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Survey of HR Professionals Reflects Continued Rise of Religious Diversity in the Workplace
 

   10/27/2008
 

Survey of HR Professionals Reflects Continued Rise of Religious Diversity in the Workplace

Employers are Accommodating Religious Needs and Preferences

Alexandria, Va. – The world’s largest human resource organization released a study today indicating that a predominance of employees throughout the country bring a diversity of religion and spirituality to work.

According to the Society for Human Resource Management (SHRM) survey on Religion and Corporate Culture, only 12 percent of HR professionals reported no religious or spiritual diversity among their organizations’ employees. Plus, where there is diversity, nearly all organizations (98 percent) reported that employees worked together cooperatively.

“Religious diversity in the workplace has been a rising trend for several years, driven by such powerful factors as immigration and globalization,” said China M. Gorman, SHRM’s chief operating officer. “HR professionals recognize that cultures that respect and value religious views benefit from higher employee performance and loyalty to the organization.”

According to the survey, employee morale and retention are most affected when an organization provides a workplace that offers religious accommodations.

Under Title VII of the Civil Rights Act of 1964, employers must reasonably accommodate employees’ religious beliefs unless that creates an undue business hardship.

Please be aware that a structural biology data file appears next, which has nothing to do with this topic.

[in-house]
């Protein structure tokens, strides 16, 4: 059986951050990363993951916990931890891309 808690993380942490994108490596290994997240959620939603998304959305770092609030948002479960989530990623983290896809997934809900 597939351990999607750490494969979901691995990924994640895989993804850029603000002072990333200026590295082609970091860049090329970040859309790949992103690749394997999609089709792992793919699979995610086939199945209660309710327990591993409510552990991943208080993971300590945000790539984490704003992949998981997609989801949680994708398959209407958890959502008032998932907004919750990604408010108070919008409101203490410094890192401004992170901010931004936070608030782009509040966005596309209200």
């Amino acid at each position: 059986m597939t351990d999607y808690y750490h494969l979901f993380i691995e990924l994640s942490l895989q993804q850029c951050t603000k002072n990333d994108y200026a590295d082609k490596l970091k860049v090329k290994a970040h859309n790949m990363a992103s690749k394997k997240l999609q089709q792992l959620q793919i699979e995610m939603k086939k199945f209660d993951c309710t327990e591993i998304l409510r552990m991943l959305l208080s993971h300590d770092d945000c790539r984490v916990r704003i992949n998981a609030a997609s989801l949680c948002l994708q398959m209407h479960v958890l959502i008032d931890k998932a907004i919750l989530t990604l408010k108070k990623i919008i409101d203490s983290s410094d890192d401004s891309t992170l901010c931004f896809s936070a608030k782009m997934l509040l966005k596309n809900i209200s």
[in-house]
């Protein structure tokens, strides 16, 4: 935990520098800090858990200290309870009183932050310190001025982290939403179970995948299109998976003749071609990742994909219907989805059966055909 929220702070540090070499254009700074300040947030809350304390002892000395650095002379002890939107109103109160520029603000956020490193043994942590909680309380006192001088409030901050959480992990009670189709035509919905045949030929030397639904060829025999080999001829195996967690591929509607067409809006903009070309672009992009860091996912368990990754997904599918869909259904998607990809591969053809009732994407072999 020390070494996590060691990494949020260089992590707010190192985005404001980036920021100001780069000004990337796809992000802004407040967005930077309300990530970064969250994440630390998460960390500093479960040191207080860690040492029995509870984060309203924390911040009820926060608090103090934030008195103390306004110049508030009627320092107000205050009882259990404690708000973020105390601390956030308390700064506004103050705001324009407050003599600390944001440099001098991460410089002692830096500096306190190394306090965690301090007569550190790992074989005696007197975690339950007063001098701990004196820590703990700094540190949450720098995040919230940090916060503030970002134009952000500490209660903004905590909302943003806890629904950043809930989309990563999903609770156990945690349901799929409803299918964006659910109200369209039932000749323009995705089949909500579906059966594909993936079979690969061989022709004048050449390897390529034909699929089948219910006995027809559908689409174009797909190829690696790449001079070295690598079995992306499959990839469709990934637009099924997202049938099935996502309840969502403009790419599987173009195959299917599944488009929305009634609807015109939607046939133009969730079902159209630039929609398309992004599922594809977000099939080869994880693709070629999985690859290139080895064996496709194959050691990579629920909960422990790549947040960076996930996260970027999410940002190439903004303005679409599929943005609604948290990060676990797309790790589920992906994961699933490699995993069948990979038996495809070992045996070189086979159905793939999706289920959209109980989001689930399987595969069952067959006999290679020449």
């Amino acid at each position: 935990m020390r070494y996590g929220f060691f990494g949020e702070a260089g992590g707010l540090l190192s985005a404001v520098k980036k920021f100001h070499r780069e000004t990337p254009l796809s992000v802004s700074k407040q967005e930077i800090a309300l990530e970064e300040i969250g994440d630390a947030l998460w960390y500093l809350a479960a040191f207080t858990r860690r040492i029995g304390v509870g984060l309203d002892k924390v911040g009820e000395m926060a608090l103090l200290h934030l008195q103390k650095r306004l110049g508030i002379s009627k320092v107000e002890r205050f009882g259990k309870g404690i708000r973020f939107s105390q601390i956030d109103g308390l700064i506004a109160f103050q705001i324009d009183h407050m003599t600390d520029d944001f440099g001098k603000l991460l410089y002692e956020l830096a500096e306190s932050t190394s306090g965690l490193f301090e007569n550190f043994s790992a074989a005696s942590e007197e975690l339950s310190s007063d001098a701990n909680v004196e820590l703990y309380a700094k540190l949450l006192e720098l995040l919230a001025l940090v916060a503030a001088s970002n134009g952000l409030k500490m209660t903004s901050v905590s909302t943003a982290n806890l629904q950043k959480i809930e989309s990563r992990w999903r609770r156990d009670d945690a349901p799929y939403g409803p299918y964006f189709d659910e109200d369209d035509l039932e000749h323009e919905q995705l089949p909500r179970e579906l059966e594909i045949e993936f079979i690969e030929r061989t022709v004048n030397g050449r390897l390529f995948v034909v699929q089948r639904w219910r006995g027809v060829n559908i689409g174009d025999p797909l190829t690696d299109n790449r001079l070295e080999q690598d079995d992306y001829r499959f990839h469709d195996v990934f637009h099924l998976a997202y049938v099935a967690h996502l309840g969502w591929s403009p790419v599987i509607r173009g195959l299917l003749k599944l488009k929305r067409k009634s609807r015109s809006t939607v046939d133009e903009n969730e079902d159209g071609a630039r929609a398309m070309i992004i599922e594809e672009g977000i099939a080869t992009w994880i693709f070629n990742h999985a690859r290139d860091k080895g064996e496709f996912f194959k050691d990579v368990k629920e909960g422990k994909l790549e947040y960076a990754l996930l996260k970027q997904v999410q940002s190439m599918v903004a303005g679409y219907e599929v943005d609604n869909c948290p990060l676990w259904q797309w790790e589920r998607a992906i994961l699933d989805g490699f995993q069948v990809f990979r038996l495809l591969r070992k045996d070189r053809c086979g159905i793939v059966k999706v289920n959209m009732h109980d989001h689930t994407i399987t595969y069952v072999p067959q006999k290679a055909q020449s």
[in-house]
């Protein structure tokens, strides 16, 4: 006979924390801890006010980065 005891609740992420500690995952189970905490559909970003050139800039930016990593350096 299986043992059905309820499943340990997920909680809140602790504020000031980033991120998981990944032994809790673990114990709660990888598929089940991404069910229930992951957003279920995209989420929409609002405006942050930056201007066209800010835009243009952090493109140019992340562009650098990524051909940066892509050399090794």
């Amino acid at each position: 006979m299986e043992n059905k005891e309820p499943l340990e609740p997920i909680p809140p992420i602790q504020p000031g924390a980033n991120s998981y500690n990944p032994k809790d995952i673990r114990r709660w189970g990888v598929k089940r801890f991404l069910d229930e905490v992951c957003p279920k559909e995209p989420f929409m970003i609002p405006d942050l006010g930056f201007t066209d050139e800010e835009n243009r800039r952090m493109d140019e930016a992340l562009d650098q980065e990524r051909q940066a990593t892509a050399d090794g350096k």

The survey of nearly 550 organizations showed that the top three accommodations in the past 12 months were: taking different religious beliefs of employees into account when planning holiday-related events; allowing religious decoration of individual workspaces; and offering flexible scheduling to accommodate religious practices at work (e.g., meditating, praying).

Also, despite concern by some employers that granting individual accommodations would create a wave of such requests, 94 percent of HR professionals reported no increase in formal requests during the last 12 months. Many employers are now routinely offering accommodations that were not formally requested.

“The U.S. is becoming more diverse and employers can leverage this diversity to reach business goals,” said Shirley Davis, director of diversity initiatives for SHRM. “Employees who see cultural and religious diversity being respected in the workplace feel more aligned with their organization, and that has a positive impact on the bottom line. So companies need to see this as far more than a legal requirement.”

Although accommodation of religious preferences is widespread in actual workplace practice, only 51 percent of organizations have a written policy on religious diversity, and only 56 percent offer paid or unpaid leave for holidays not included in the organization’s holiday schedule.

The complete survey can be found on SHRM’s Web site at www.shrm.org/surveys. For more information on workplace diversity trends, also see the SHRM 2007 State of Workplace Diversity Management Survey Report.

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About the Society for Human Resource Management

The Society for Human Resource Management (SHRM) is the world’s largest association devoted to human resource management. Representing more than 245,000 members in over 130 countries, the Society serves the needs of HR professionals and advances the interests of the HR profession. Founded in 1948, SHRM has more than 575 affiliated chapters within the U.S. and subsidiary offices in China and India. Visit SHRM at www.shrm.org.

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